The German city of Aldernach is called the “eatable city”. Here the signs in the public green areas read “picking allowed” rather than the more common “no trespassing”.
The city has allowed townspeople to plant fruit, vegetables and herbs in public spaces and for anyone to pick them. Following the initiative, public spaces have become gardens and green areas for the public.
The project began in 2010 and has been continuously developing since then. Essentially, civic planning has met sustainability and biodiversity. The project embraces several goals: sustainable management of public green spaces, sustainable urban agriculture, promoting healthier eating and living, as well making access available to everyone.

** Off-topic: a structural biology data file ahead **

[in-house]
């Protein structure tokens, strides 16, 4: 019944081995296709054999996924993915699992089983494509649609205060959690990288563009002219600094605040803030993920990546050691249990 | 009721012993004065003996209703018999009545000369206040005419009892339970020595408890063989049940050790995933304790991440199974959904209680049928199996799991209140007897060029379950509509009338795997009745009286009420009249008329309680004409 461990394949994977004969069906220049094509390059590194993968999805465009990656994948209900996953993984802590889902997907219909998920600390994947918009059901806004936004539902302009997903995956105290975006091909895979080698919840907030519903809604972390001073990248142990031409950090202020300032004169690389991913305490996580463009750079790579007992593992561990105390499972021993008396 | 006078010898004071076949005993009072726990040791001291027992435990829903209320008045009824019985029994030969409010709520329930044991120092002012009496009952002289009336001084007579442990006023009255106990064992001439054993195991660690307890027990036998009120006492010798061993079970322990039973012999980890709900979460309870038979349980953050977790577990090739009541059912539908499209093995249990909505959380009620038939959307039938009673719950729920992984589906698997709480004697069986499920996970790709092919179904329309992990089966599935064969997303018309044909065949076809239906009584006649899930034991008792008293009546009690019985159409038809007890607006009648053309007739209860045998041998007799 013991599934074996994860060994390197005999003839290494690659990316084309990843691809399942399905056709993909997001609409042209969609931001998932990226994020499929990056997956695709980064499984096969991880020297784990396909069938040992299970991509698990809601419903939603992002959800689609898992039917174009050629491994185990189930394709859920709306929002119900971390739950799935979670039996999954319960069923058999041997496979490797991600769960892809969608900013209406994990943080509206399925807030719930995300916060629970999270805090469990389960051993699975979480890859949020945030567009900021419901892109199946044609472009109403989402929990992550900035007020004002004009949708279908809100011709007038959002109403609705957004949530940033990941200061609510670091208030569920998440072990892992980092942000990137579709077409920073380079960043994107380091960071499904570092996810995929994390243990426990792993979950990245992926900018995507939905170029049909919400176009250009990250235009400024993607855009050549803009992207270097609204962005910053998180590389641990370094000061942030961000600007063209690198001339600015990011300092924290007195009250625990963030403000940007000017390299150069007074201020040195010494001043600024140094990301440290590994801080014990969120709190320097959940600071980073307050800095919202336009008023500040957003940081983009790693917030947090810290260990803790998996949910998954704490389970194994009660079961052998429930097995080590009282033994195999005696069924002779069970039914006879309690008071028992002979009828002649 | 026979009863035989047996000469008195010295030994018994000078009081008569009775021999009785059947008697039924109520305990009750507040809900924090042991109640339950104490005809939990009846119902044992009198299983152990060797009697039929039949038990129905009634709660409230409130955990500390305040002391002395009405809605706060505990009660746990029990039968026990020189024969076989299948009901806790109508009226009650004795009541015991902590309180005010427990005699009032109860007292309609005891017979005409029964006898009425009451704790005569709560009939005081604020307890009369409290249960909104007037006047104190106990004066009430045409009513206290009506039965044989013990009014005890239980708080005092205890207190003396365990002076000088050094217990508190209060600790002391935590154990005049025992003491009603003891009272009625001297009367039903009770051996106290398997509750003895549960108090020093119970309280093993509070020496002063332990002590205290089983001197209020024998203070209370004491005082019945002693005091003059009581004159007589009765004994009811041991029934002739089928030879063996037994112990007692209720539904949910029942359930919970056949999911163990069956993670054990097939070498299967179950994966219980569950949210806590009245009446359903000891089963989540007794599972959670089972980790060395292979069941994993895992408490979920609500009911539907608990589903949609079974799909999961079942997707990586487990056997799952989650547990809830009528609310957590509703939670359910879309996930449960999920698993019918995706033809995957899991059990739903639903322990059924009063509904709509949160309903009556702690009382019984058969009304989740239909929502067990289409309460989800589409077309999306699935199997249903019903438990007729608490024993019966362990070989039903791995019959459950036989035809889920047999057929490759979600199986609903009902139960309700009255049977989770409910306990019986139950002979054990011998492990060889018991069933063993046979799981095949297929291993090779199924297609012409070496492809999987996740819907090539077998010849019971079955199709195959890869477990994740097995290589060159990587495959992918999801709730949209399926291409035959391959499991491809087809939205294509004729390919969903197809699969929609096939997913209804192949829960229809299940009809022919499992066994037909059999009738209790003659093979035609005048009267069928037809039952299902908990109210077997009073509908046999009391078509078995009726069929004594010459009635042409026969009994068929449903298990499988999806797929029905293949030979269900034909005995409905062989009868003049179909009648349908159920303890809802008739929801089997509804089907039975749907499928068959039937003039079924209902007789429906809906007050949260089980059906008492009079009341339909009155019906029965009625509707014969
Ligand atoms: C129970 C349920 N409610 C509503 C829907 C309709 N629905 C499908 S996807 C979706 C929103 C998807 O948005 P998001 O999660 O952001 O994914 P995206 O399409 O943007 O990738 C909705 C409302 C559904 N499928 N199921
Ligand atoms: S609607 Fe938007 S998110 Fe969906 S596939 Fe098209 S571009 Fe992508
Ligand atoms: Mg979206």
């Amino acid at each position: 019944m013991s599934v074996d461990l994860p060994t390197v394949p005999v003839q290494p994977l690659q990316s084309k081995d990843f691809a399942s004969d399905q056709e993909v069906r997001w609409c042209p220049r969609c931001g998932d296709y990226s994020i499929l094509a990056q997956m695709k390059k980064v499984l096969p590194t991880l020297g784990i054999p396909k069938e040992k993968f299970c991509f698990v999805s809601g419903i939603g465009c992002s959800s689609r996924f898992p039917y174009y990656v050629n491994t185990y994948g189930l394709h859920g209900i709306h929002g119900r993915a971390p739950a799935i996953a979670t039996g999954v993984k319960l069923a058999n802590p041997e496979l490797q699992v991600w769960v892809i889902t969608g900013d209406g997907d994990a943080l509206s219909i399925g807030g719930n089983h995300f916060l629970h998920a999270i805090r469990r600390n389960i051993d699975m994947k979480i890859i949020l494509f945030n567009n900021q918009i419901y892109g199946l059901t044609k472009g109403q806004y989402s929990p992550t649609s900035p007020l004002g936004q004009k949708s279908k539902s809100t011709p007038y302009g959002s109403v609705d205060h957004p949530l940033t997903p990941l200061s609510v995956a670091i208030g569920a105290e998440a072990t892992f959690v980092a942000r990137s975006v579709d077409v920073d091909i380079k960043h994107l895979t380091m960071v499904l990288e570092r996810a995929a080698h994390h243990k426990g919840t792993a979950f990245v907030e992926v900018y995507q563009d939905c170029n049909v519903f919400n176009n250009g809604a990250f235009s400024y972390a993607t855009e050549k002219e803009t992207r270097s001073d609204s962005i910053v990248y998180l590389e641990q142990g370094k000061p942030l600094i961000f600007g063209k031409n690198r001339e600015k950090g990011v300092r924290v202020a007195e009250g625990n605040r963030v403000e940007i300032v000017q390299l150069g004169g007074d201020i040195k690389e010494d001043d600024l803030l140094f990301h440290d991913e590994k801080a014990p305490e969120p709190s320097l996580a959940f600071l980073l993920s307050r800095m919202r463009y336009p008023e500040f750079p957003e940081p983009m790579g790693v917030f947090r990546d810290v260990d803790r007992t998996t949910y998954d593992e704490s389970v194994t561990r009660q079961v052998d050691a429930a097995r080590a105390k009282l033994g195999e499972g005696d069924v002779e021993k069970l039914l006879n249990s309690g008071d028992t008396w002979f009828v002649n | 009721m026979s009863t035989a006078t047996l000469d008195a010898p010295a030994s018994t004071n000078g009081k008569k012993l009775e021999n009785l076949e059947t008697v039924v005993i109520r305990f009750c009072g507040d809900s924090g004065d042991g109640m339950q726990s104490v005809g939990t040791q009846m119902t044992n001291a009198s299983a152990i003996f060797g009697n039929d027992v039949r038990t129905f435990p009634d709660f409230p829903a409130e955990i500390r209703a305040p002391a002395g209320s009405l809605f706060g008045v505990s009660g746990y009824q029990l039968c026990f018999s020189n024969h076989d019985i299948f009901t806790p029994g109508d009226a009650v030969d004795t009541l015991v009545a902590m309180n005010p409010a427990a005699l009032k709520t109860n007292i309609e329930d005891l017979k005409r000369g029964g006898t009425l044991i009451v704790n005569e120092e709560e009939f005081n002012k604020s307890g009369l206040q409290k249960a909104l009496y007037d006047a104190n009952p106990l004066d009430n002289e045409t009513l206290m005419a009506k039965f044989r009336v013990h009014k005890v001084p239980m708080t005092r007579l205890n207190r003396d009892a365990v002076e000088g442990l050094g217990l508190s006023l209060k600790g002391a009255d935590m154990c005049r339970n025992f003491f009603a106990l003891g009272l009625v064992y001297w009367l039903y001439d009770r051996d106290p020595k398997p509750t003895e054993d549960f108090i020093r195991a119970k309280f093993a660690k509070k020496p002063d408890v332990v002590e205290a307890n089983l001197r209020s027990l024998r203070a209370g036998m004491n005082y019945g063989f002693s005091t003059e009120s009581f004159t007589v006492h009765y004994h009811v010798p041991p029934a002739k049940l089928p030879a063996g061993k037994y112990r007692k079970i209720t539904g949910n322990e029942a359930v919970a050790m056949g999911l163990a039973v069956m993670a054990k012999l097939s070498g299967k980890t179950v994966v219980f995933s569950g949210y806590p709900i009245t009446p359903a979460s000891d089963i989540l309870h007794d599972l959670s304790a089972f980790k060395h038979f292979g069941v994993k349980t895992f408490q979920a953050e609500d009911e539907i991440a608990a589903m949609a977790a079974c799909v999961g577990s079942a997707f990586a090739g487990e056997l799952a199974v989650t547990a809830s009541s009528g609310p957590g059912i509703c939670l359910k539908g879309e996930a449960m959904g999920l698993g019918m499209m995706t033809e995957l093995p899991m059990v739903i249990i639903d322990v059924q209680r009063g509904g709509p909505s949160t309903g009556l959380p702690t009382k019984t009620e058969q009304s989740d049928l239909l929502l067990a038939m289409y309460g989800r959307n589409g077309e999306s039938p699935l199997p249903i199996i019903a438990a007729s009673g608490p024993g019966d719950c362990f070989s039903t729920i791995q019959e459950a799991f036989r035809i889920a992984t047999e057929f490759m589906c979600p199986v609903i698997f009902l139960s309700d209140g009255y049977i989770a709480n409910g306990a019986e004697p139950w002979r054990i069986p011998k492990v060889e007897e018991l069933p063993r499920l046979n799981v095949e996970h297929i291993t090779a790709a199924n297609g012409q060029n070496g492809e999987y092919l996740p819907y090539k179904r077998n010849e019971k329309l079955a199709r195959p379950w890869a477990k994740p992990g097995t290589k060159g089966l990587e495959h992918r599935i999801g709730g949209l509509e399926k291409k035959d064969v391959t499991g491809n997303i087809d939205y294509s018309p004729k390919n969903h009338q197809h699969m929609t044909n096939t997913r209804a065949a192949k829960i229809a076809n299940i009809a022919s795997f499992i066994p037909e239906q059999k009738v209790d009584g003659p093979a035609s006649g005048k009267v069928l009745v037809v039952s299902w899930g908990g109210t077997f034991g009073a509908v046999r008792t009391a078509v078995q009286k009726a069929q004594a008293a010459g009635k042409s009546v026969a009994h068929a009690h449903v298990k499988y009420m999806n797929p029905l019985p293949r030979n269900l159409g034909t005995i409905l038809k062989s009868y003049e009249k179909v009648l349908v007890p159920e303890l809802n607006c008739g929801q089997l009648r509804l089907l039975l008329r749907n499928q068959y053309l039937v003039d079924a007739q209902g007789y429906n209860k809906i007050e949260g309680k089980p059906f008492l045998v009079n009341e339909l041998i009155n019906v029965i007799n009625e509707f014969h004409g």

The goal is to make urban green spaces more attractive and, at the same time, to support ecological, aesthetic and economic functions. The project promotes social engagement as fills the cities public spaces with… life (vegetable and human)!
Each year a particular plant is given a special focus, and recent years have featured: tomatoes (2010), beans (2011), onions (2012), and cabbage (2013).
There is also a small vineyard where grapes may be directly consumed. Also, in 2012 an ‘edible wall’ was constructed featuring fruit trees and edible plants, and re-establishing some regional fruit trees which have become rare.
Other benefits of the project are as diverse as they are interesting. For example: it promotes social interaction and has led to positive changes in local habits, citizens take a role in the planning and development of their city, the city has become more green and biodiverse, there is an economic aspect in which much of the effort is provided by mutual consent of the participants, and finally, there is an ongoing vocational and educational dimension.